ADHD: Large imaging study confirms differences in several brain regions

Cathy QuinnFeb 17 , 2017

The brains of people with ADHD are smaller in five regions than the brains of people without ADHD, according to a new global neuro-imaging study led by Dutch researcher Barbara Franke of the Radboud University Medical Center in Nijmegen.

For the study, the team measured differences in the brain structure of 1,713 people with a diagnosis of ADHD and 1,529 people without, all aged between four and 63 years old.

According to the scans, suspected ADHD sufferers have an overall smaller brain size, which also goes for five specific regions of the brain, including the amygdala - responsible for regulating emotions.

The study was funded by the National Institutes of Health and was published online Wednesday in the journal, Lancet Psychiatry. The researchers also looked at the effect of age, gender, medication and other psychiatric disorders.

The overall volume of the brain was smaller for people with ADHD.

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The regions affected included the amygdala, which is involved in the regulation of emotion.

She says that the "unprecedented size" of their study is crucial because it helped to identify the "very small - in the range of a few percent" differences in brain region sizes. This is the largest such study for ADHD to date, Radboud UMC announced on its website.

Prescriptions for drugs such as Ritalin for children diagnosed with ADHD are thought to have doubled in the last decade, despite concerns they can cause adverse reactions like weight loss, liver toxicity and suicidal thoughts. These brain changes were also observed in children and even in adults with ADHD.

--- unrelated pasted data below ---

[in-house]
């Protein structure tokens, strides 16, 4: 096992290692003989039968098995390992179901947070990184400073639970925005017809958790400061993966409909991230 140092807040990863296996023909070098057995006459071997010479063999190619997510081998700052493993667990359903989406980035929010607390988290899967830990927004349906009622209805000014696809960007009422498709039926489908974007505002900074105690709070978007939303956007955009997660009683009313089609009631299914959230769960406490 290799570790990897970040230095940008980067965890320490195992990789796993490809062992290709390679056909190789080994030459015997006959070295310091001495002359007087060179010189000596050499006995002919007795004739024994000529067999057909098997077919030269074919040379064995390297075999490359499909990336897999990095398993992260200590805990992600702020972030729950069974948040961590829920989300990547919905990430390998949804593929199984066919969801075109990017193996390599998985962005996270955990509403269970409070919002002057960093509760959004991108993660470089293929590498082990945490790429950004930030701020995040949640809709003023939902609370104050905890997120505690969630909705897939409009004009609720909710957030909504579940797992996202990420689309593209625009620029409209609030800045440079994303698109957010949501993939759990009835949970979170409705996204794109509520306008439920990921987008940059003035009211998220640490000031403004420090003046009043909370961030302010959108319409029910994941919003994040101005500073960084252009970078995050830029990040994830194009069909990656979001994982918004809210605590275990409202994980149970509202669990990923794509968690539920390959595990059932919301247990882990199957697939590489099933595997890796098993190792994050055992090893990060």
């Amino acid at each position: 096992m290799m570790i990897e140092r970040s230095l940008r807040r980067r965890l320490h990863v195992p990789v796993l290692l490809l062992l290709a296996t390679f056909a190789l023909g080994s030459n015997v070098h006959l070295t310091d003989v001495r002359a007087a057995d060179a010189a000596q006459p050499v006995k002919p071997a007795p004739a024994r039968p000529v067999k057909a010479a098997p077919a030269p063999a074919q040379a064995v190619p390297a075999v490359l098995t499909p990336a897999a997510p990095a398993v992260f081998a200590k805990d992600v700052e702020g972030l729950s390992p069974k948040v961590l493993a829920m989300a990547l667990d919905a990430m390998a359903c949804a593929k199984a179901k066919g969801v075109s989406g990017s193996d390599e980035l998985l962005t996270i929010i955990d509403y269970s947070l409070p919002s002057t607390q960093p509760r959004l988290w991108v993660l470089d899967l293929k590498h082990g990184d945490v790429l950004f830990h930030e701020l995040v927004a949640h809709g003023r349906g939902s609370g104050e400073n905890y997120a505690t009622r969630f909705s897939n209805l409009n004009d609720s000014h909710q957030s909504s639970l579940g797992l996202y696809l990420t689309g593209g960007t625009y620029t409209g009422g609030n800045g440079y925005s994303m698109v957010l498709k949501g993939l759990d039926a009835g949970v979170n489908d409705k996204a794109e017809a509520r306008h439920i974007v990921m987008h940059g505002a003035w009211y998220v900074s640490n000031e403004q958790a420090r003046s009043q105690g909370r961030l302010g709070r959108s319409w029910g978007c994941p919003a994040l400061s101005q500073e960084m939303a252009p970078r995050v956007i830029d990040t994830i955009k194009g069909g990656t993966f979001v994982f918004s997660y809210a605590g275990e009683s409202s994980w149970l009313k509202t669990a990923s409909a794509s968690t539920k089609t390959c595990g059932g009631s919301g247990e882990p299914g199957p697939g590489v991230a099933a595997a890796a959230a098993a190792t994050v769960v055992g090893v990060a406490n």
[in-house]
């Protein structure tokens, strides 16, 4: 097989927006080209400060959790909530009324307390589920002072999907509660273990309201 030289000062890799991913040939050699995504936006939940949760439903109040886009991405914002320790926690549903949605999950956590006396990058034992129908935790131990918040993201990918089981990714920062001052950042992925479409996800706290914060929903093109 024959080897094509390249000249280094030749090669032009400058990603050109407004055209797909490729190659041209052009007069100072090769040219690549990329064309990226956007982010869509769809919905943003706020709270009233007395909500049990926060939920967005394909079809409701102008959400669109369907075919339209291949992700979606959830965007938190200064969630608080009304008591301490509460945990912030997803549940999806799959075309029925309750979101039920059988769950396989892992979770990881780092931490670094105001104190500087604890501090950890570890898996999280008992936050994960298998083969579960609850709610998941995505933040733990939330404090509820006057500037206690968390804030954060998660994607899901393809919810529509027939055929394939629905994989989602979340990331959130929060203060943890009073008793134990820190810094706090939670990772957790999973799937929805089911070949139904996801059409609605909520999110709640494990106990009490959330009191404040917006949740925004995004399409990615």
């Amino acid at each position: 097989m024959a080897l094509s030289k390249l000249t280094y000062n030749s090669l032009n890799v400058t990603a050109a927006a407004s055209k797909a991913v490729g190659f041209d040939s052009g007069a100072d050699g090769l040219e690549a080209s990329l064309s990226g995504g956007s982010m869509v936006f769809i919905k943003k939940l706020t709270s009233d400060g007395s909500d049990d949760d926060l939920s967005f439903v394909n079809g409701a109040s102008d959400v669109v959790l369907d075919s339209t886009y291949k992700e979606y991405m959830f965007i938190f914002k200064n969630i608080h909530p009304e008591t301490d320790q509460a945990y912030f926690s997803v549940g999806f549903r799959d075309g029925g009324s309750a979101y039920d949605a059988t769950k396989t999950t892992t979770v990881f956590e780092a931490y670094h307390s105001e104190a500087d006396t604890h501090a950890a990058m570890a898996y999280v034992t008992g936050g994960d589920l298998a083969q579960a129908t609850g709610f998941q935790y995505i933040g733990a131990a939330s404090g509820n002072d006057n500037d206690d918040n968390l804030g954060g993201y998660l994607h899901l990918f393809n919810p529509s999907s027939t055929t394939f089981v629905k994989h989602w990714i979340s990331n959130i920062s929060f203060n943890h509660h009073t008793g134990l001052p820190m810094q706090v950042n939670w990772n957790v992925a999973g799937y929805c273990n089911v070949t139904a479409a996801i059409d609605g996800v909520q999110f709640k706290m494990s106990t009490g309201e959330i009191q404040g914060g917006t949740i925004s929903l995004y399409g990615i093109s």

Other experts described the findings as interesting but said there wasn't enough information to link the brain differences to behavioural problems seen in people with ADHD.

The scientists reviewed one scan per person and found no effect from ADHD medications.

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A new study, the largest ever of its kind, may shed light. According to them, their findings may aid in improving the understanding of ADHD, challenging beliefs about the condition to do away with labels attached to it.

Hoogman hopes that these results will provide more understanding about ADHD and disprove certain stigmas about the disorder, such as that ADHD is caused by bad parenting or simply a label given to hard children.

Commenting on the study from an independent perspective, Jonathan Posner of Columbia University, who works in the field of ADHD science, described these findings as an "important contribution".

The results showed that the brains of people with ADHD are smaller than those of healthy subjects.

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